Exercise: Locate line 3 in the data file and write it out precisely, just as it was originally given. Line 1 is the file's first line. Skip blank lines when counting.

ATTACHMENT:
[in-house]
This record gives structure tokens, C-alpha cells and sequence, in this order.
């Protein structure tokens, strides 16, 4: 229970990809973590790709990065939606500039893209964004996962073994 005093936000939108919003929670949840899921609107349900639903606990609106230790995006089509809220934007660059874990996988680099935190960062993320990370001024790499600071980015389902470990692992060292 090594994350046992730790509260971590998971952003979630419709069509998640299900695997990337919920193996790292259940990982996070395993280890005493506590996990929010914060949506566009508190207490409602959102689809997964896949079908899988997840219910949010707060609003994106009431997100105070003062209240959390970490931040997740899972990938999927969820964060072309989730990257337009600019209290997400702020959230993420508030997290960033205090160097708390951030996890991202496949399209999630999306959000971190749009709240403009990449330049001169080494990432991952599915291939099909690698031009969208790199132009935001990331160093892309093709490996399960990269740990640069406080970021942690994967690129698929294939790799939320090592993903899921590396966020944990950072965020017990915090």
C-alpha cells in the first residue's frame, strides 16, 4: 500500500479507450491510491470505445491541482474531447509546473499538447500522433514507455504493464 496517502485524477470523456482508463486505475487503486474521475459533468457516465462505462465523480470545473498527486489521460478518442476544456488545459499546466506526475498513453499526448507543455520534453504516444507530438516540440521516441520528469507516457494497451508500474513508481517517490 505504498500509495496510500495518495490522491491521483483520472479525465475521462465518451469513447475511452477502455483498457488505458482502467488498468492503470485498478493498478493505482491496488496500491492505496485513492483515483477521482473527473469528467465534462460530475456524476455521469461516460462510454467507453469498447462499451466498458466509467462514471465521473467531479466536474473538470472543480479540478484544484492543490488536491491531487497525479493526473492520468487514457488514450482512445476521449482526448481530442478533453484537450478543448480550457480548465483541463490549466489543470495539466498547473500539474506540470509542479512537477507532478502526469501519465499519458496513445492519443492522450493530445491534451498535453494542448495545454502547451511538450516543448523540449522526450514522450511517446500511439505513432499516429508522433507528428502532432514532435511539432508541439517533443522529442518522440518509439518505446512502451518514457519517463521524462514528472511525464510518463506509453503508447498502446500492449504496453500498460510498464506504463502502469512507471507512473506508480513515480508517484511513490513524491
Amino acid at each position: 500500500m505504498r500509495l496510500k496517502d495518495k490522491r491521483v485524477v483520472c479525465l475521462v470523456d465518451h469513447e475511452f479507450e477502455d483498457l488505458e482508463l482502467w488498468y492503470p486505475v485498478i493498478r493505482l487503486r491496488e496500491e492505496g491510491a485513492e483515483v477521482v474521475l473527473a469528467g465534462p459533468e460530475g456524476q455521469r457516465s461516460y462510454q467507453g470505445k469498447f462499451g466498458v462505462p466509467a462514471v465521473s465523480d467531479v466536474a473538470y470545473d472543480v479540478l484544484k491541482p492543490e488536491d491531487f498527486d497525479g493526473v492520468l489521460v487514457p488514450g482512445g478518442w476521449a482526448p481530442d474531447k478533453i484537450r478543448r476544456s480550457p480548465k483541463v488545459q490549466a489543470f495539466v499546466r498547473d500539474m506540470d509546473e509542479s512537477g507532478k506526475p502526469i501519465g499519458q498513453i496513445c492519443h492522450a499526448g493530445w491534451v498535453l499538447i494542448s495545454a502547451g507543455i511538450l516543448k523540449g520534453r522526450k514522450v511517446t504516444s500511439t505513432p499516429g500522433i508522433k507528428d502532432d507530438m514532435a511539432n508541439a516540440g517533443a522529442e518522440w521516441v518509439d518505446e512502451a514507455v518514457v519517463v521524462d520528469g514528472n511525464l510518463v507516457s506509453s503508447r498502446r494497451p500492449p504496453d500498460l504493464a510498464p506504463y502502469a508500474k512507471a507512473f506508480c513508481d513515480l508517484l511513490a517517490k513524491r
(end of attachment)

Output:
């Protein structure tokens, strides 16, 4: 229970990809973590790709990065939606500039893209964004996962073994 005093936000939108919003929670949840899921609107349900639903606990609106230790995006089509809220934007660059874990996988680099935190960062993320990370001024790499600071980015389902470990692992060292 090594994350046992730790509260971590998971952003979630419709069509998640299900695997990337919920193996790292259940990982996070395993280890005493506590996990929010914060949506566009508190207490409602959102689809997964896949079908899988997840219910949010707060609003994106009431997100105070003062209240959390970490931040997740899972990938999927969820964060072309989730990257337009600019209290997400702020959230993420508030997290960033205090160097708390951030996890991202496949399209999630999306959000971190749009709240403009990449330049001169080494990432991952599915291939099909690698031009969208790199132009935001990331160093892309093709490996399960990269740990640069406080970021942690994967690129698929294939790799939320090592993903899921590396966020944990950072965020017990915090």